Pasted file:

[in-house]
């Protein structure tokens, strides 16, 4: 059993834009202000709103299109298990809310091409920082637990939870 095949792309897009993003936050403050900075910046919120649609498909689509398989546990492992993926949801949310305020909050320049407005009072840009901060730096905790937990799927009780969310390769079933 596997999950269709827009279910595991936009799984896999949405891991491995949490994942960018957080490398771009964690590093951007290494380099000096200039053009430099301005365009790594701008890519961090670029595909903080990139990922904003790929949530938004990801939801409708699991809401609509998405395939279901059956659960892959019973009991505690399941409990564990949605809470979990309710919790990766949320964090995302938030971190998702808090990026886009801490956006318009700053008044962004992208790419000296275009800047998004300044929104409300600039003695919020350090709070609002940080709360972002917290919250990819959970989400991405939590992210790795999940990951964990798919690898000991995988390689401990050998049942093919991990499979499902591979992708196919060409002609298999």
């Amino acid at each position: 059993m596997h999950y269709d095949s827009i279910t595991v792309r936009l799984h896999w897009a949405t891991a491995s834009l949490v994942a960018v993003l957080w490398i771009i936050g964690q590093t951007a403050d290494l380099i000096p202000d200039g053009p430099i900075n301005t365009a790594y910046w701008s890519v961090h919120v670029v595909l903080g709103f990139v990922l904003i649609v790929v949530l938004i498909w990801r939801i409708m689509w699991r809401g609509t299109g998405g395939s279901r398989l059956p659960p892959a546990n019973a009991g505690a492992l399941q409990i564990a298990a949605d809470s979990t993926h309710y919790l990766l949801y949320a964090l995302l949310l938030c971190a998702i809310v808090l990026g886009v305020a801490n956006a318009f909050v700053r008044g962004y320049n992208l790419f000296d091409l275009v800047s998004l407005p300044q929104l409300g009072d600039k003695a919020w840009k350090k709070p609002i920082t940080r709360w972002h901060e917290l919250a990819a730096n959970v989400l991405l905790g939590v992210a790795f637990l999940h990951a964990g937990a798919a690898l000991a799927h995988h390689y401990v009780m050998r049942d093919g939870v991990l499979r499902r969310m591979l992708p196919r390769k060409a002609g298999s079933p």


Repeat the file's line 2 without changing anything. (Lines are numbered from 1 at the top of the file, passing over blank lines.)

């Protein structure tokens, strides 16, 4: 059993834009202000709103299109298990809310091409920082637990939870 095949792309897009993003936050403050900075910046919120649609498909689509398989546990492992993926949801949310305020909050320049407005009072840009901060730096905790937990799927009780969310390769079933 596997999950269709827009279910595991936009799984896999949405891991491995949490994942960018957080490398771009964690590093951007290494380099000096200039053009430099301005365009790594701008890519961090670029595909903080990139990922904003790929949530938004990801939801409708699991809401609509998405395939279901059956659960892959019973009991505690399941409990564990949605809470979990309710919790990766949320964090995302938030971190998702808090990026886009801490956006318009700053008044962004992208790419000296275009800047998004300044929104409300600039003695919020350090709070609002940080709360972002917290919250990819959970989400991405939590992210790795999940990951964990798919690898000991995988390689401990050998049942093919991990499979499902591979992708196919060409002609298999």